Wendy M. Grossman looks at the 'first-world' problems that the digital world is currently enduring.
A friend who for a while worked for a large company with offices all over the place used to recount the complaints he heard people make. Of which, my personal favorite was, "My twin 30-inch monitors are blocking my view of the mountains."
Closer to home, my actual neighbors take it personally when too many alien cars are parked on their street ("I don't want to have to see them" says one) and gripe about the noise of the planes from Heathrow (which in a different part of their brains they're glad is conveniently close for when they fly on vacation to Australia or Macau). It's the unselfconscious naturalness with which people use the word "nightmare" for their broken washing machine or the tiny dead pixel-sized flaw in the paint on their Jaguar E-type that makes entertainment out of the lack of perspective and arrogant ease of life in a country where one does not have to walk five miles to bring back water in a bucket.
Sometime in late 2008, when the recession was just beginning, I heard a Russian economist expounding on American radio the reasons why Americans would be unable to cope with a real economic depression, as opposed to Russians. Russians, he said, are used to living in small spaces with their extended families. Russians, he said, help each other. Russians, he said, are used to getting up and doing stuff for themselves instead of sitting around on couches watching TV. I thought he was full of garp. For one thing, Americans may be flung far from their relatives, but there is a strong local community culture built around friends and local interests, especially churches, that he was completely either ignoring or ignorant of.
In a case of real economic breakdown, I feel sure that neighbors with big lawns backing onto each other would gear up to share the space to grow vegetables and raise chickens and maybe a couple of goats. I have no trouble imagining older neighbors teaching skills like cooking, preserving, sewing, and wood and metal working to younger ones. And so on. It's not the life today in suburban Anywhere USA, but people do what they must to survive. Few people anywhere become couch potatoes because that's all they can do. They do it because they *can*, a very different situation. People change when circumstances change.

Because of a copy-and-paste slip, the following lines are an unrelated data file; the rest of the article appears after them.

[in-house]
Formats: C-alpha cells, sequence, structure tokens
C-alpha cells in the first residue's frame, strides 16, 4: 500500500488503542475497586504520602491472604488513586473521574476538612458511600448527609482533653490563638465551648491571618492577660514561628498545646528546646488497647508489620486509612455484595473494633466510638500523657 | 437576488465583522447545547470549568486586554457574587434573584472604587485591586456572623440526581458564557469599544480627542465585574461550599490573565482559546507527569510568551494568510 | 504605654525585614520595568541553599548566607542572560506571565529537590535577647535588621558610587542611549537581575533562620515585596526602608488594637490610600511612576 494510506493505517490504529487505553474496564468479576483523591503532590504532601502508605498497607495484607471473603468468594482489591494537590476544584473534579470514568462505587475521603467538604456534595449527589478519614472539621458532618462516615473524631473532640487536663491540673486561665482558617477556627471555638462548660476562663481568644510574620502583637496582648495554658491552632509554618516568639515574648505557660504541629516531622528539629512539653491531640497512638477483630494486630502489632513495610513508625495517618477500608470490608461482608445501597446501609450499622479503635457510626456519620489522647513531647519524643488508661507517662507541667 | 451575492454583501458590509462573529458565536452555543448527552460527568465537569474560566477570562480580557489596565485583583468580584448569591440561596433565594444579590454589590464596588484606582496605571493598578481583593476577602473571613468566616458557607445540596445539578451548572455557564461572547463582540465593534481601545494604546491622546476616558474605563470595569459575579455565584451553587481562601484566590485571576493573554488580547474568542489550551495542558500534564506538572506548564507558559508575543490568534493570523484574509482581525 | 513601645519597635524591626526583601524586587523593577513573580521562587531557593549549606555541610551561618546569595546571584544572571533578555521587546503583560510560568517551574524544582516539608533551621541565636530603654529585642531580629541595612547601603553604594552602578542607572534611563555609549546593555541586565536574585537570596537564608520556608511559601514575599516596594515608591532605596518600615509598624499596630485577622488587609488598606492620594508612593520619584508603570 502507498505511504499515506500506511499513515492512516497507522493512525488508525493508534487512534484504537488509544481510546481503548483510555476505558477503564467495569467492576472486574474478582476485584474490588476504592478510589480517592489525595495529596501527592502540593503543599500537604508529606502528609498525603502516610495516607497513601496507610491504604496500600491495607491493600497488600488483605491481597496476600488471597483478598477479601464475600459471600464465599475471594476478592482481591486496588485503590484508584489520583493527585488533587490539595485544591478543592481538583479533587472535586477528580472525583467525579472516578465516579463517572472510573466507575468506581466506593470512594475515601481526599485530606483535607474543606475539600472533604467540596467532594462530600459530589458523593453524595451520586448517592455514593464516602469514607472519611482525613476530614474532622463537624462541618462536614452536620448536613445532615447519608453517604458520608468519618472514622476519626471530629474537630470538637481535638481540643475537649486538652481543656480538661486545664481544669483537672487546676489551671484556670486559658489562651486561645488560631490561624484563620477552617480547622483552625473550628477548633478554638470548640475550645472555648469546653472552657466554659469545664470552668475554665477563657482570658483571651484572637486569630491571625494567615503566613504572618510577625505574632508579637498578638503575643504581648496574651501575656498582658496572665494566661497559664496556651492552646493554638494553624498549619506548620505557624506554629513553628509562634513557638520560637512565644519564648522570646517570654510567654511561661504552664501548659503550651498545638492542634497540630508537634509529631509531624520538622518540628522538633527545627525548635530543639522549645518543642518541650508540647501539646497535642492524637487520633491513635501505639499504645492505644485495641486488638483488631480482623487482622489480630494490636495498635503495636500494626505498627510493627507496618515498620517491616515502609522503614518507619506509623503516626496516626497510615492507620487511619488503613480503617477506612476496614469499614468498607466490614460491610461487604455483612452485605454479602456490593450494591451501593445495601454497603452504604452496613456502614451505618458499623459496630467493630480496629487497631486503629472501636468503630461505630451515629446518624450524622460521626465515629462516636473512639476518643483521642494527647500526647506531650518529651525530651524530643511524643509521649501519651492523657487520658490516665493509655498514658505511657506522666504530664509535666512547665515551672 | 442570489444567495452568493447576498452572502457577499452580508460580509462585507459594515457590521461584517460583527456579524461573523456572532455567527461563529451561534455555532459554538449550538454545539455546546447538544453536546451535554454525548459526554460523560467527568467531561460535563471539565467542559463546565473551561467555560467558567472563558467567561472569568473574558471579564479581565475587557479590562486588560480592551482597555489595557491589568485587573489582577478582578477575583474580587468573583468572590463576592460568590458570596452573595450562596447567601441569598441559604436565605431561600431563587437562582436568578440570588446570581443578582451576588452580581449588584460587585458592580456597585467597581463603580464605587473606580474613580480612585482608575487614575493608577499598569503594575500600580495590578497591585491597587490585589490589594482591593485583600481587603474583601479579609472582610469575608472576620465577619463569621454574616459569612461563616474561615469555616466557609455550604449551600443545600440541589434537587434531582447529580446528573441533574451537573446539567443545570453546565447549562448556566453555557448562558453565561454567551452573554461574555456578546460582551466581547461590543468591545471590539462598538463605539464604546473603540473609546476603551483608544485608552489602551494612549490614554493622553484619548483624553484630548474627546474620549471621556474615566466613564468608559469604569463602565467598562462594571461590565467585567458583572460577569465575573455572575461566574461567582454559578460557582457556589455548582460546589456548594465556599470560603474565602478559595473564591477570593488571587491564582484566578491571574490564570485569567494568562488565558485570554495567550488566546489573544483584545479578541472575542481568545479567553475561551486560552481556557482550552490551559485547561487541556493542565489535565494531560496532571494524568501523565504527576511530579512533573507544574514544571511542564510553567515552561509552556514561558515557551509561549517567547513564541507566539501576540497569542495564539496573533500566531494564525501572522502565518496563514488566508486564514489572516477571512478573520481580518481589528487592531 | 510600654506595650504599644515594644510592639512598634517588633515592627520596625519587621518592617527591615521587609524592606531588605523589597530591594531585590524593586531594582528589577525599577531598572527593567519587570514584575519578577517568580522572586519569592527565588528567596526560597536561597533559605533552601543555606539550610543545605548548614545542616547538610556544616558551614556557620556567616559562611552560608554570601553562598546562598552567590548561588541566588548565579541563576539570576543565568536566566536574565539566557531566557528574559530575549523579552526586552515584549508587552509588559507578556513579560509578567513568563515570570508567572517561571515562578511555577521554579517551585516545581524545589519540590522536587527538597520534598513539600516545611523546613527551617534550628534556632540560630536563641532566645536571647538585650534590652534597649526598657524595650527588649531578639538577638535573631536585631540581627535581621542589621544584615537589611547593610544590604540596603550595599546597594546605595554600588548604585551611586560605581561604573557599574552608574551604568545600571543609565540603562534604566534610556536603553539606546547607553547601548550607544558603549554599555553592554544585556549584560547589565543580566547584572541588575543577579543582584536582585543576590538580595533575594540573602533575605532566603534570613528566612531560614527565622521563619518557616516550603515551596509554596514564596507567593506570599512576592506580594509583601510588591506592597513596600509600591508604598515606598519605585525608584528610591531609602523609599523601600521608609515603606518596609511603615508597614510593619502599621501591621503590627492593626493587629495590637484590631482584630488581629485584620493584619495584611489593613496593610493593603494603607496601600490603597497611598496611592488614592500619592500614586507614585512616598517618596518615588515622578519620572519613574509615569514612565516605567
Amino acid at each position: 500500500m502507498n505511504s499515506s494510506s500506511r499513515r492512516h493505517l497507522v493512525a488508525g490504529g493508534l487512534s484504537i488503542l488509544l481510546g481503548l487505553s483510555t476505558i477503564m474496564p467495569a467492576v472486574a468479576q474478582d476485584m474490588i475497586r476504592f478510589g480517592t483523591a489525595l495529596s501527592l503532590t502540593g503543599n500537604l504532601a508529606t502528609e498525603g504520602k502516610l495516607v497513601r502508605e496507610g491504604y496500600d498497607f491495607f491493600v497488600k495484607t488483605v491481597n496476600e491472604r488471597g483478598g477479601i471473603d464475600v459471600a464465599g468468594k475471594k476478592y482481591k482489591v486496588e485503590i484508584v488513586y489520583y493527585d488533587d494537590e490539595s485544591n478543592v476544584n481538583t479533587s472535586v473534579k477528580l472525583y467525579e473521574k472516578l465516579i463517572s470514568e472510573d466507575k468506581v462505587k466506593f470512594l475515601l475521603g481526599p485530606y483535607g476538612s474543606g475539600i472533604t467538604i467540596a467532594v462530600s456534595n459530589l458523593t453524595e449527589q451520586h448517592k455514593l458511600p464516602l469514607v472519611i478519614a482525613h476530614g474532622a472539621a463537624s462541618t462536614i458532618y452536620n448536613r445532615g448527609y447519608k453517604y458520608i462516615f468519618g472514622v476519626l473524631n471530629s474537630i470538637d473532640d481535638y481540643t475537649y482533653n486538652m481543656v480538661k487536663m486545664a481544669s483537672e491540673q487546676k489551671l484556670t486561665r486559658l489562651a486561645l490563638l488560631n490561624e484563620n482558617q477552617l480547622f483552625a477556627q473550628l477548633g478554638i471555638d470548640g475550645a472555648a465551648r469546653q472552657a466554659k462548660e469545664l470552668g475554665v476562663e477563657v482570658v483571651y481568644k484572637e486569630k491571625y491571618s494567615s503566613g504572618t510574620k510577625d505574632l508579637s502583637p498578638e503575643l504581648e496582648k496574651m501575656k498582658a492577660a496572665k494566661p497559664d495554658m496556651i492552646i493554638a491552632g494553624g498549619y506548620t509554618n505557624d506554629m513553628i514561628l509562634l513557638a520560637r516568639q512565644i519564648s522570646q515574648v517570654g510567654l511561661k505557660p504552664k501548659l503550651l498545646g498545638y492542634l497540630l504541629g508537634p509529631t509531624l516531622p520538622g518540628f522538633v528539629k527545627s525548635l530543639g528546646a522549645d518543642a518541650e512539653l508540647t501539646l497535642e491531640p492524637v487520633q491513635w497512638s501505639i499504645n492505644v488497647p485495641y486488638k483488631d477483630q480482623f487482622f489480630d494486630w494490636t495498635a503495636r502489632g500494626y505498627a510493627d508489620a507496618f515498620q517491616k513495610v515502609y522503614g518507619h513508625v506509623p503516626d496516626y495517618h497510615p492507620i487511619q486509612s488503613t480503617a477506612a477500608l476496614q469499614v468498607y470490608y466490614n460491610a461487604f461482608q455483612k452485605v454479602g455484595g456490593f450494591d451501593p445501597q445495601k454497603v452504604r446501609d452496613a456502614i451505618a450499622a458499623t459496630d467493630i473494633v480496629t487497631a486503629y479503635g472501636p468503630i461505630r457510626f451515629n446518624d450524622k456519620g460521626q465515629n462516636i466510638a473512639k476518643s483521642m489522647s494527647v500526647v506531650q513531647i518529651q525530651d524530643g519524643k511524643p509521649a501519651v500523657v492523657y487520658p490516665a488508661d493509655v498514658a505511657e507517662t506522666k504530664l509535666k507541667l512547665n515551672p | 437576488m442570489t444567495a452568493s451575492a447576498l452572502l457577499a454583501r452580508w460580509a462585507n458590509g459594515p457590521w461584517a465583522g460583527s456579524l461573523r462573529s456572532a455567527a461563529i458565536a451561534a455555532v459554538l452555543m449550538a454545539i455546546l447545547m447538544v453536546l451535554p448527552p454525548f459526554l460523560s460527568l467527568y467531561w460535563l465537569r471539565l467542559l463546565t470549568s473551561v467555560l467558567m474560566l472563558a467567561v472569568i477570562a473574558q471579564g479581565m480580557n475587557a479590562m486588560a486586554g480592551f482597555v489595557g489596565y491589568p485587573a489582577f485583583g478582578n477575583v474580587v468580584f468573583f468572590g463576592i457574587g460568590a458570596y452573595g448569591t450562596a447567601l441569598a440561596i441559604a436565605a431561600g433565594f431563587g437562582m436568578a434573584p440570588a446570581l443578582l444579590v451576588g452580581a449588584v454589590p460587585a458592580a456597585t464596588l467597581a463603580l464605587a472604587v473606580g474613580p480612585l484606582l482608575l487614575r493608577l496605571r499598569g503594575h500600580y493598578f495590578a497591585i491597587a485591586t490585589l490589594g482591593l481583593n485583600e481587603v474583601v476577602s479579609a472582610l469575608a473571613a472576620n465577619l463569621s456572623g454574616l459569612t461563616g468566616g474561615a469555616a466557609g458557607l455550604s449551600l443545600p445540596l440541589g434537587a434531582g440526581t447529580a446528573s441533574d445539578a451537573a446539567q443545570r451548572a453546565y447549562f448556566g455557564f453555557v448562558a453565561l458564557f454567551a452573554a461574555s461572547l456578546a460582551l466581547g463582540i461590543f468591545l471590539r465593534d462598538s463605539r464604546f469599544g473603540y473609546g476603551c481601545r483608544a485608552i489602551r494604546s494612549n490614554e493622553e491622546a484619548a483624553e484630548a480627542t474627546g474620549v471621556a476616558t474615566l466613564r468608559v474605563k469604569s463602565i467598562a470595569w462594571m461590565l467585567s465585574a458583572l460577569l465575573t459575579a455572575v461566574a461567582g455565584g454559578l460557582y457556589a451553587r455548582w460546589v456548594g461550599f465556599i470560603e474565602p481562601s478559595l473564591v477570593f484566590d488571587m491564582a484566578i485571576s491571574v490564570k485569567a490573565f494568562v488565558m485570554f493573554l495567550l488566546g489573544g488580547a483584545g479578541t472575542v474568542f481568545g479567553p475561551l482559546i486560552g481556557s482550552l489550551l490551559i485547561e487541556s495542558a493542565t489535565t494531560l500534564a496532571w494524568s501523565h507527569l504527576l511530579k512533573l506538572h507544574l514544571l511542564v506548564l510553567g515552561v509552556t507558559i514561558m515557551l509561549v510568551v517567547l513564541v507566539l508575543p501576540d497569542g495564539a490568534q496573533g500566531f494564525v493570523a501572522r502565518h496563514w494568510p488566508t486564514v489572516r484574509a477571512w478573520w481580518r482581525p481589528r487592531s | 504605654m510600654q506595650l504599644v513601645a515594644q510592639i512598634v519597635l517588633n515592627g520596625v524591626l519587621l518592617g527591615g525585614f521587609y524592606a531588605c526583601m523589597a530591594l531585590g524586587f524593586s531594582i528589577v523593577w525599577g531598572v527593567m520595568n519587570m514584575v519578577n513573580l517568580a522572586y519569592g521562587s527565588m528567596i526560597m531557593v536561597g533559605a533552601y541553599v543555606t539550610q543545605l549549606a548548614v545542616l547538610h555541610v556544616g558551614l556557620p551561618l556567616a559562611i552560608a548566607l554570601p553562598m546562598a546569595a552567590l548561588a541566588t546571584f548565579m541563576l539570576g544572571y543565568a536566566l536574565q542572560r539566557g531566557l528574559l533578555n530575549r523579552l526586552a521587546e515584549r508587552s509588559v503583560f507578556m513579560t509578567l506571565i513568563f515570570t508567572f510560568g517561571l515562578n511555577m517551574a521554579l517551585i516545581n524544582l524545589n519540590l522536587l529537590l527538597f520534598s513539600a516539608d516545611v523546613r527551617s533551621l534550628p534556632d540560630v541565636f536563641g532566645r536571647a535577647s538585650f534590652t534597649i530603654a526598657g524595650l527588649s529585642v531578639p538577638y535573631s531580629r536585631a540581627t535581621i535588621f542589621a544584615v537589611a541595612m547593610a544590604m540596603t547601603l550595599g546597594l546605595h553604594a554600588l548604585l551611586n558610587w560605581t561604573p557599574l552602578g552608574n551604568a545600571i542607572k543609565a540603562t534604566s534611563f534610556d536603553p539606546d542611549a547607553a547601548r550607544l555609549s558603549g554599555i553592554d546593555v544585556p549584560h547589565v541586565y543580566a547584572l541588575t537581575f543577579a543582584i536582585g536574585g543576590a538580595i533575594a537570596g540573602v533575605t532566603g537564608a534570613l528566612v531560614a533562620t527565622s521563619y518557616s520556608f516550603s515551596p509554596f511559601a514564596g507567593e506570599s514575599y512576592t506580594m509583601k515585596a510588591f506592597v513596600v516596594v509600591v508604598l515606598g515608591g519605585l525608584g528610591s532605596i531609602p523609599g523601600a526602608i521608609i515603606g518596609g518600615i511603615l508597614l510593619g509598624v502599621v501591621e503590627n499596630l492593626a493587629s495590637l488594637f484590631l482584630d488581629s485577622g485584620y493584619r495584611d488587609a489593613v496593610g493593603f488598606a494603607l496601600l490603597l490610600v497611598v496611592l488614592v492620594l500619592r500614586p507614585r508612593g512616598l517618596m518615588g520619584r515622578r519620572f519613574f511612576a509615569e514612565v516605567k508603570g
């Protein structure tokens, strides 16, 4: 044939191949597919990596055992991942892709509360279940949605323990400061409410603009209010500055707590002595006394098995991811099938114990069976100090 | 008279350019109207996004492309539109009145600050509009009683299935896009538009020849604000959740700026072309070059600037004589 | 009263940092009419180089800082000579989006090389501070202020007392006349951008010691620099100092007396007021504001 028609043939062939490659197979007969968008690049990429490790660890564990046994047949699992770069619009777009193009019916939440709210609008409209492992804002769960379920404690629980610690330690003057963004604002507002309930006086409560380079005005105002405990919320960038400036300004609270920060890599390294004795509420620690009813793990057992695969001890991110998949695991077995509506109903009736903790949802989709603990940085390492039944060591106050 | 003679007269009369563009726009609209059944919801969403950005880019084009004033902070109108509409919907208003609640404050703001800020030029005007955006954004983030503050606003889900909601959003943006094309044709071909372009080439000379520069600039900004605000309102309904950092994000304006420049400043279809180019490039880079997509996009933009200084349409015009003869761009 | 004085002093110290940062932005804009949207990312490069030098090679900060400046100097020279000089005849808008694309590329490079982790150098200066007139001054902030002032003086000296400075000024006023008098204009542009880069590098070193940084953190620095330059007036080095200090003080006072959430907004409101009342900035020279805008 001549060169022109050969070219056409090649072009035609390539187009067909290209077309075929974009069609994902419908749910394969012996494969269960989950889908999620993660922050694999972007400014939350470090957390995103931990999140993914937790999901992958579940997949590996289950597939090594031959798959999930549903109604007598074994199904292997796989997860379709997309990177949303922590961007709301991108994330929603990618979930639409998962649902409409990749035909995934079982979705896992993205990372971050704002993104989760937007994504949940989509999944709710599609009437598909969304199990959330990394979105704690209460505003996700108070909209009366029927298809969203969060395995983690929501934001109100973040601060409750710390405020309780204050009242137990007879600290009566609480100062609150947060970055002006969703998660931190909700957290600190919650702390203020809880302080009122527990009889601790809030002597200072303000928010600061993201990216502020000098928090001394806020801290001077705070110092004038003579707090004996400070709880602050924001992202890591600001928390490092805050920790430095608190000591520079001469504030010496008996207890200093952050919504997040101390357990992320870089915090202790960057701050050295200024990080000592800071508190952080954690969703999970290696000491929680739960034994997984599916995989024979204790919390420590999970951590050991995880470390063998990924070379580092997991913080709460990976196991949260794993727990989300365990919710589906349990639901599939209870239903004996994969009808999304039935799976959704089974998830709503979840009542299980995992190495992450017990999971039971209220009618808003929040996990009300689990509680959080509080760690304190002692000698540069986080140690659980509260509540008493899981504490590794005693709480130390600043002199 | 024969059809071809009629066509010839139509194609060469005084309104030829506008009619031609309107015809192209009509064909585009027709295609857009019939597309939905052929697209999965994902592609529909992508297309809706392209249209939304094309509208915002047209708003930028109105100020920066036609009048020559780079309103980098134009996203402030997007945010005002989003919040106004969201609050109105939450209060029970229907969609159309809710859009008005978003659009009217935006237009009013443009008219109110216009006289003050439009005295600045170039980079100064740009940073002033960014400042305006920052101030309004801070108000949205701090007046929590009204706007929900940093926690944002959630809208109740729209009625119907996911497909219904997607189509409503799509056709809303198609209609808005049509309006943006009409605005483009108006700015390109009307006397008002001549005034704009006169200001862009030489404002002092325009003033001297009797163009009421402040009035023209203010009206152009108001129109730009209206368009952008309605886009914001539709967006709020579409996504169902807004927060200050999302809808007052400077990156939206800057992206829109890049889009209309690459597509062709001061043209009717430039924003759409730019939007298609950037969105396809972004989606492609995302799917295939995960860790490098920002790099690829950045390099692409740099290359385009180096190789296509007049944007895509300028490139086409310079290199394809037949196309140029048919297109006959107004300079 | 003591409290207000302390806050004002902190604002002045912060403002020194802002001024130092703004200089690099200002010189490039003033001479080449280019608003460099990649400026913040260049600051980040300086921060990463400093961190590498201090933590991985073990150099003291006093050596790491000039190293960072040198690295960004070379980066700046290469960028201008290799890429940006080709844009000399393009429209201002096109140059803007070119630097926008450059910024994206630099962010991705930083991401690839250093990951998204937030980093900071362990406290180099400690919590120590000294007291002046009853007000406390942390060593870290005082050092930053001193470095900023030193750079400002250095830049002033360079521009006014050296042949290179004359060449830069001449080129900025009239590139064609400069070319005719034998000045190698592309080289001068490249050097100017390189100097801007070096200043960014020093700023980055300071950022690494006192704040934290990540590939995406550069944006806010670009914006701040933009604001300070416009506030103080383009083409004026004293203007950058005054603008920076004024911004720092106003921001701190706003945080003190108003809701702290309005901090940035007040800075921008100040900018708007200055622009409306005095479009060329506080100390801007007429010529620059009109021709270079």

Conflating the US and UK somewhat here, this month has been a scary vista of circumstances changing. For years, privacy advocates have lamented the public's apparent lack of interest in privacy. Companies selling privacy-enhancing technologies have come and gone, from DigiCash to Canada's Zero Knowledge Systems to the lemming-like march to pay with personal data for "free" Internet services. The security services' reaction to the Snowden and Wikileaks revelations - the detention of Guardian journalist Glenn Greenwald's partner, David Miranda, the raid on the Guardian, the treatment of Bradley Manning - suggests that either they believe the public really doesn't care or they want to intimidate us to make sure we don't dare to care. Bruce Schneier believes something close to the latter: he calls Miranda's detention poorly controlled anger, the most dangerous explanation of all, though he also thinks the real target was documents Miranda was carrying. At Slate, William Saletan calls the detenction an abuse of anti-terrorism law.
At a debate in July that I attended, Duncan Campbell - whose own work exposing the Zircon spy satellites got New Statesman and the Glasgow site of BBC Scotland raided in 1987 - argued, "The walls of secrecy have to come down. We are an adult society. We have learned that terrorists are among us." Later, referring to a comparison made by German premier Angela Merkel between PRISM and Tempora and the activities of the Stasi: "We have lost the memories of fear that are so fresh in Germany. Heaven forfend that we should have to go through these experiences again to learn why it matters. But there is a generation of hackers and snoopers who have forgotten that it matters." Instead, he said, "We can have more trust if we get these programs out in the open." What he's asking for is a complete cultural change in the security services, a tall order they are going overboard to resist - and yet, as Charlie Stross pointed out this week, it may be forced on them through generational change.
Separately, a friend wondered: if David Miranda had been Glenn Greenwald's heavily pregnant wife, rather than his husband, would it have been clearer to his detainers how the world would view their actions? Another asked, "Do they *want* to make more terrorists?"
Don't we all want easy, comfortable lives? Where secure email services like and Silent Circle can operate for those who, really need them - and where those people aren't us? Where the indefatigable volunteer owner of a hugely useful site like Groklaw doesn't feel she has to stop explicating the hard parts of patent law? Where a newspaper publishing controversially in the public interest might be taken to court, but not raided? Today these are first-world problems.
Wendy M. Grossman’s Web site has an extensive archive of her books, articles, and music, and an archive of earlier columns in this series. Stories about the border wars between cyberspace and real life are posted occasionally during the week at the net.wars Pinboard - or follow on Twitter.
Wendy M. Grossman responds to "loopy" statements made by Google Executive Chairman Eric Schmidt in regards to censorship and encryption.
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